What are similarities and differences between the themes in the stories, "A Small Good Thing" and "Raymond's Run?"

1 Answer | Add Yours

booboosmoosh's profile pic

booboosmoosh | High School Teacher | (Level 3) Educator Emeritus

Posted on

In "Raymond's Run" by Toni Cade Bambara, and "A Small, Good Thing" by Raymond Carver, the themes may reflect some similarities, though the stories are very different.

In "Raymond's Run," Raymond has mental limitations, and his sister Squeaky (actually Hazel) spends a great deal of time running to get ready for a race—but also must watch out for her brother who cannot be left alone. Squeaky is concerned with beating Gretchen—her one real source of competition. However, as Squeaky runs and wins the race, she notices her brother running along side the track, and realizes that he is a better run than she is. From that moment, she promises to teach her brother to run so he can enjoy the pleasure it brings her, and she also plans that she and Gretchen will become partners in this—and that they can put away their competition for the good of Raymond.

In "A Small, Good Thing," the story opens as the mother orders a birthday cake for her son for the following Monday. However, when Monday arrives, Scotty is distracted and wanders into the street, where he is hit by a car. Although he at first seems just a little wobbly on his feet, when he is placed into the hospital, he starts to sleep and his parents worry about why he doesn't wake. The doctors are initially sure he will be fine, but when he does not improve, the parents and hospital staff begin to worry. Meantime, as each parent makes one trip home to walk the dog and get cleaned up, there is a caller on the phone, asking if they have "forgotten" their son. The first call alerts the reader that perhaps it is the baker calling about the forgotten cake—he doesn't not know about the boy's accident. The father and mother are so distraught that they can't figure out what the calls mean.

They return to the hospital, and in one last moment, Scotty awakens, looks at his parents, howls loudly, and stops breathing. The boy has died and the parents are beside themselves. They find it difficult to function or even go home. The phone call comes again about Scotty; and finally, when the parents have hung up again, the mother knows it's the baker, so they go to the bakery to face him.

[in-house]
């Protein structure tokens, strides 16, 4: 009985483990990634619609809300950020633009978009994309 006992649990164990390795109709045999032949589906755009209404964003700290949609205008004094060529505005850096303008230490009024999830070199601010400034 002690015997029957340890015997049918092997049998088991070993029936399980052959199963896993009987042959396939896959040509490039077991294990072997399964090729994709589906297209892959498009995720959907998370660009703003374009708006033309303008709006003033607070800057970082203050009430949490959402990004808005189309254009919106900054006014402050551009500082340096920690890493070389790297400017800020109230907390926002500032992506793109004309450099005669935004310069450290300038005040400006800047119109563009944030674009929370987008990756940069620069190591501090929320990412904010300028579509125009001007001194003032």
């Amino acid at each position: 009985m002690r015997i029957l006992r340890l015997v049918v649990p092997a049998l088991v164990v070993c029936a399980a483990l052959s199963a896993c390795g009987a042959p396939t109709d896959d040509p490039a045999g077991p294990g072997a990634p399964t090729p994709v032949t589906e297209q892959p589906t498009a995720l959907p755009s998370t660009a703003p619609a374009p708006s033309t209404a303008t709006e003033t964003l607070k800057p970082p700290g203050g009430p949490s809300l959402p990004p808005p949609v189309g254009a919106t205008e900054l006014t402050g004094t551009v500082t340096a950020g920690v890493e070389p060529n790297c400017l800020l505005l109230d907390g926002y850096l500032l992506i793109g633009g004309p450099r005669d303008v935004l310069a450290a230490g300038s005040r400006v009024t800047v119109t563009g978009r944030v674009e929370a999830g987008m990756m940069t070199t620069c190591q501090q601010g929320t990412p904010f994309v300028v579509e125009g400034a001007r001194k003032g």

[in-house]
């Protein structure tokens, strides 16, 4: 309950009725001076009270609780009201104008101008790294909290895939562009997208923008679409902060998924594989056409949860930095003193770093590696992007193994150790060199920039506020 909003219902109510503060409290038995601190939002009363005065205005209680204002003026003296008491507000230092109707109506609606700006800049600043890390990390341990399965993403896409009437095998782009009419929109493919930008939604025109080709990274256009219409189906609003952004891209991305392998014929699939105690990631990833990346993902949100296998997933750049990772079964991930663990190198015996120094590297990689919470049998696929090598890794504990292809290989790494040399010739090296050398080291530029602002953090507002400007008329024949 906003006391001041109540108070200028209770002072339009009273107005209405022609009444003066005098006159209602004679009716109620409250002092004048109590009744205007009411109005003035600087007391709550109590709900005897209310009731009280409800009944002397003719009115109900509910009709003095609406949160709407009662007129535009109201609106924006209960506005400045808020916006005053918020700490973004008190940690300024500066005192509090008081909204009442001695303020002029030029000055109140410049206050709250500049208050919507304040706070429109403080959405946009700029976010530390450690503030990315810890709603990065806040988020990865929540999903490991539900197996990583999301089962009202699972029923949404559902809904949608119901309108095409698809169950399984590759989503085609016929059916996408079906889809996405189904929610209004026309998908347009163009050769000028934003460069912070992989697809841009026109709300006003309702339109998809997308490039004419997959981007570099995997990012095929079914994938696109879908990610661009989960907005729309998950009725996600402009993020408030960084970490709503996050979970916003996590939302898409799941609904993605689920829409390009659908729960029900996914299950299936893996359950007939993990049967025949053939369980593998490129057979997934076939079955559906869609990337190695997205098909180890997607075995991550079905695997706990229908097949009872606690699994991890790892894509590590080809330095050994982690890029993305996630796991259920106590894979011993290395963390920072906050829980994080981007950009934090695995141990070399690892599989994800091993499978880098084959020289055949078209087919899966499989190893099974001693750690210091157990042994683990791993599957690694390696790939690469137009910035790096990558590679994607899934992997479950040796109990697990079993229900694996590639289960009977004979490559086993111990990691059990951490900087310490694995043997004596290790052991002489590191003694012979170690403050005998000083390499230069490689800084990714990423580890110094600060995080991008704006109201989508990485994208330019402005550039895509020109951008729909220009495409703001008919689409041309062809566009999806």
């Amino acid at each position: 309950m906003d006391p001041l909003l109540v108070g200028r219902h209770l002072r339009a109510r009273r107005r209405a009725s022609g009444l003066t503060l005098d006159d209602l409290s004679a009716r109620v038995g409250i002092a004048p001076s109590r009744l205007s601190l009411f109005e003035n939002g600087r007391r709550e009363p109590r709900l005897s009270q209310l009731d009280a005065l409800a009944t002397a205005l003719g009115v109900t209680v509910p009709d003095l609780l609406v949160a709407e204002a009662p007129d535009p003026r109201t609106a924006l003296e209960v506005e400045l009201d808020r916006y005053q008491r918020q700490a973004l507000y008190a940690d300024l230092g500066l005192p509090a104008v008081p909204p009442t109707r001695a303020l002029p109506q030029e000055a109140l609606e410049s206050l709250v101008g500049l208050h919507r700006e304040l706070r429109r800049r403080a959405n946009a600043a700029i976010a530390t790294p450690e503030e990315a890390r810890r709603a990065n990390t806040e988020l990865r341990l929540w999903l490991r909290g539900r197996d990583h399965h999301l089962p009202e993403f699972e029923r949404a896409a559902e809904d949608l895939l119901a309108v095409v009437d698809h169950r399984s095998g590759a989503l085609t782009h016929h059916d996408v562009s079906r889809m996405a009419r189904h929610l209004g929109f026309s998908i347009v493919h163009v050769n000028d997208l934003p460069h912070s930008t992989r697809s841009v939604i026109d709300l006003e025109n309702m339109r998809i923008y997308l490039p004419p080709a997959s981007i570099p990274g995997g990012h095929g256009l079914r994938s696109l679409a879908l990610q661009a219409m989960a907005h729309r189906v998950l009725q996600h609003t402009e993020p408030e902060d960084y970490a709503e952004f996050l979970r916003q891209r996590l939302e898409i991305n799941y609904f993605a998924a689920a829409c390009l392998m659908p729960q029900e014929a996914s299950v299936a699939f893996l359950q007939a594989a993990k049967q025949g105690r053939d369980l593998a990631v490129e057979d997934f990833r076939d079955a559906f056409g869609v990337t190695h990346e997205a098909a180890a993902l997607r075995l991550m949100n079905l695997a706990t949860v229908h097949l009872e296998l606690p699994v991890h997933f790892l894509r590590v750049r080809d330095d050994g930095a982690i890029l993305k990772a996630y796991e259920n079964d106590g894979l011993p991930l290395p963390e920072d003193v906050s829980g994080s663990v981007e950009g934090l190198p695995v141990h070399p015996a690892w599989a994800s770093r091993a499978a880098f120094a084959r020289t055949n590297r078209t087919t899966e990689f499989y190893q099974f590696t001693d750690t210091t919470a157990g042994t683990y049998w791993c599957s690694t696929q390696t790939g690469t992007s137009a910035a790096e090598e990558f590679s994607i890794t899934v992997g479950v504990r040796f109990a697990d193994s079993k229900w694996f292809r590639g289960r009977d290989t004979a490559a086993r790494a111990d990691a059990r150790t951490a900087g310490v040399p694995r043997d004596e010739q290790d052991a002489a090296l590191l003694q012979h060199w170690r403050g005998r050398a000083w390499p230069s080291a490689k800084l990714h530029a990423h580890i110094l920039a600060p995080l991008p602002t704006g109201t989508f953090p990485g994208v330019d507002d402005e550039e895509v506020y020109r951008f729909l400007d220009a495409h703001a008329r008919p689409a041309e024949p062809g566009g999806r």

At first the mother is threatening him, perhaps allowing her pain and anger to take over—she wants to punish the baker, not just for harassing them about the cake, but for their son's death (though he is in no way responsible). The emptiness of the baker's life and the loss of Scotty's parents bring them together and they begin to eat baked goods the baker has just made, and drink coffee. This small gesture unites these three people in a way where the small thing may be the baker's concern or his ability to calm their hearts with food that they need, and/or his words of camaraderie and support. Either way...

They talked on into the early morning, the high, pale cast of light in the windows, and they did not think of leaving.

Whereas the mother had felt the baker at first unfriendly, now she sees that he has his own pain, and their shared concerns allow them to connect with another who has known heartache.

In "Raymond's Run," Squeaky wants to be of help to her brother, and Gretchen and she form an unlikely alliance to help Raymond. In the second story, the baker (an unlikely friend) also sees the need of the parents and joins with them to make a difference in their lives.

This is the theme of the story: that unlikely people can find a common purpose in helping others, and find peace in doing so.

We’ve answered 318,051 questions. We can answer yours, too.

Ask a question